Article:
Driving south from Sabugal on more back roads we soon came to Sortelha. Another hilltop castle awaited us amid a boulder strewn landscape with wind turbines scattered about. The windmills seem to out-number the tourists in much of Portugal.
After scampering around on the rocks here we continued on to Tomar. The narrow winding roads we try to keep to are probably not even considered tertiary roads, but are always in good shape. A bit like a carnival ride in the ups down and twists, but never feeling that risky. The infrequent cars we encounter on the minor roads are rarely wanting to travel much faster than we do. Even in small or even large towns and on highways we don't encounter that much traffic and it is never aggressive. Maybe this comes from the narrow cobbled streets that often leave only inches to spare; you just can't move too fast.
I had the GPS on my phone turned on as it gave me directions. However Linda kept getting into arguments with the woman's voice. The map program kept wanting to direct us to more major routes than we wanted, and we were trusting the excellent highway map we had bought just as much. Linda won the argument (she won't have it any other way) and the map lady eventually saw it our way.
By the time we got to Tomar we had put another 200km on the Peugeot and almost 4 hours driving. We spent another half hour trying to get on the island where our hotel is. It's situated smack dab in the middle of town, and the only business or even building on the island which is a very nice park with lawns and tall hardwoods. We kept driving right past the tiny bridge that accesses the island as we were convinced that it was for pedestrians only. But no, it was also for guests of Santa Iria De Estalaglem.
The hotel has about 15 rooms and a restaurant, but it is only 5 minutes from the main drag of Tomar so there are lots of other eating establishments close by. The setting is idyllic though and very cool and quiet.
Visiting Tomar was not because of the hotel of course. It was for the castle and the Convento de Cristo of the Knights Templar. It was also for the snails and the sardines, with a horde of Catholics thrown in for good measure:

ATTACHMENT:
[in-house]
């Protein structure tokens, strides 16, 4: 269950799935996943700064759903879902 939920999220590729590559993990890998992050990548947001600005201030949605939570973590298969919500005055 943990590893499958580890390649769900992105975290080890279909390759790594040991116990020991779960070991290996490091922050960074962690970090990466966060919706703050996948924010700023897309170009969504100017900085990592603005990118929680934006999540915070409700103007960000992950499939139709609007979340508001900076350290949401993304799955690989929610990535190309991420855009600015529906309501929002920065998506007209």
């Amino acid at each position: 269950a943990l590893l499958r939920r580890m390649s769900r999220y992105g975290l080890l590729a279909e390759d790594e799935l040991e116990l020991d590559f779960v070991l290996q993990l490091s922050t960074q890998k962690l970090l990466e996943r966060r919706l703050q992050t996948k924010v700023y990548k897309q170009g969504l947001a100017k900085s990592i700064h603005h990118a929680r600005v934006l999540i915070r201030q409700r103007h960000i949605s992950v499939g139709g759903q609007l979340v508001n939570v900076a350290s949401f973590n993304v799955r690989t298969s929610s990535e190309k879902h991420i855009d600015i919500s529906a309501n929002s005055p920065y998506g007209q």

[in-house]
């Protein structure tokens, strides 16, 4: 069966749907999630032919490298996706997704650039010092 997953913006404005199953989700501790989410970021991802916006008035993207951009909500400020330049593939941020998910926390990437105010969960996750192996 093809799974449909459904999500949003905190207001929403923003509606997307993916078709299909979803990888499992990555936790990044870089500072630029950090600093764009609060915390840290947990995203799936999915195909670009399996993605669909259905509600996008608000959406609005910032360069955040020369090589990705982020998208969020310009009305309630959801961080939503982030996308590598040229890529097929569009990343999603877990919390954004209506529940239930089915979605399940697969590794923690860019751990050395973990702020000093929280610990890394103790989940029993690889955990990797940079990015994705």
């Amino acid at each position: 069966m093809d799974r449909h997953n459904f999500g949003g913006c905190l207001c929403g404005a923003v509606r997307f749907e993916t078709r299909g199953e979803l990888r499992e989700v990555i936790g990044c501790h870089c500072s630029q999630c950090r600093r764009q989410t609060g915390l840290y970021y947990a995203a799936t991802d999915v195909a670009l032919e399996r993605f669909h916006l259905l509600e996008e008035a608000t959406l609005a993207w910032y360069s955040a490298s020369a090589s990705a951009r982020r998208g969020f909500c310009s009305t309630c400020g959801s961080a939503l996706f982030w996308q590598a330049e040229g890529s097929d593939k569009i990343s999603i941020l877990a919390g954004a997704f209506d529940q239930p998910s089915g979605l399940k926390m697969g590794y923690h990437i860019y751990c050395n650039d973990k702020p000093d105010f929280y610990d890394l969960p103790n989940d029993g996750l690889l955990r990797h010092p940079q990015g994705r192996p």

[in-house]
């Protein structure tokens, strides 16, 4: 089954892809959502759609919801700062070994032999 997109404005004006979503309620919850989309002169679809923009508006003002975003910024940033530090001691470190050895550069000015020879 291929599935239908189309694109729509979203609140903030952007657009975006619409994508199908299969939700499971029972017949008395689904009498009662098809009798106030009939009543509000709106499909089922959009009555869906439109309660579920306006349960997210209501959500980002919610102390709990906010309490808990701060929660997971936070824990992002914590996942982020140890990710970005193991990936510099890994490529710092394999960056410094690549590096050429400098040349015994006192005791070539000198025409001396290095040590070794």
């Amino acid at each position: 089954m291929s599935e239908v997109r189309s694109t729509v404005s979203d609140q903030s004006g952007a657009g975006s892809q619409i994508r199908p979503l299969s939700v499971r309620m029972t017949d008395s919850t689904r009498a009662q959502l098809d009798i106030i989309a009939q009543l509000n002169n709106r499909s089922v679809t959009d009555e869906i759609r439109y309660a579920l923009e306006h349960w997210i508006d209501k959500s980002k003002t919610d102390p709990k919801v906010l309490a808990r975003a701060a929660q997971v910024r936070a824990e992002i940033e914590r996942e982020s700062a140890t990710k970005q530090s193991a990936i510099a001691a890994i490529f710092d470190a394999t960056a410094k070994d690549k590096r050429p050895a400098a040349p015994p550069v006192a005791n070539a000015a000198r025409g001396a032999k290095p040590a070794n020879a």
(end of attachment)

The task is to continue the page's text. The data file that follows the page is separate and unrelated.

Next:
The above pics were from our first afternoon, evening and morning at Tomar. We also saw a huge Catholic ceremony and procession of some sort, but had no idea of the occasion for it. It was held over a huge span of town and included banners, marching bands and a bishop or 2. I think the pizza delivery guy caught behind it was probably going to have to deliver for free he was stuck for so long.
After finding the local market, held every Friday, and picking up cheese, sausage, strawberries and a sit down street stall lunch of barbecued chicken and sangria, we headed out of town with the car to find Fatima. We skirted the edges but never found the old city there though ended up finding another huge castle atop a hill near Ourem on our way back to Tomar.
Before that castle randomly presented itself in front of us though we visited the Grutas (caves) nearby. The name escapes me right now and I can't be bothered looking it up but it loosely translated to Money Caves if I am not mistaken. We took the 6Euro tour and had some Grutas port at the end of it (included with the tour ticket).
One last detour for the day before another round of grilled sardine sandwiches with snails and beer, was to check out the aqueduct just outside of town. It's huge, measuring almost 6 km in length and very tall in places. Water still sometimes runs through it in the direction of the Convent of Christ which it was built to service.
Tomorrow we go back on the road. We are not sure of the destination or route yet but it will be to the coast or close to it, possibly the fishing town of Peniche. The next 3 nights are still up in the air, but we have the car so have options.
I'll leave you now with a picture of this carving of a representative from The Ministry For Silly Hats:
Post a Comment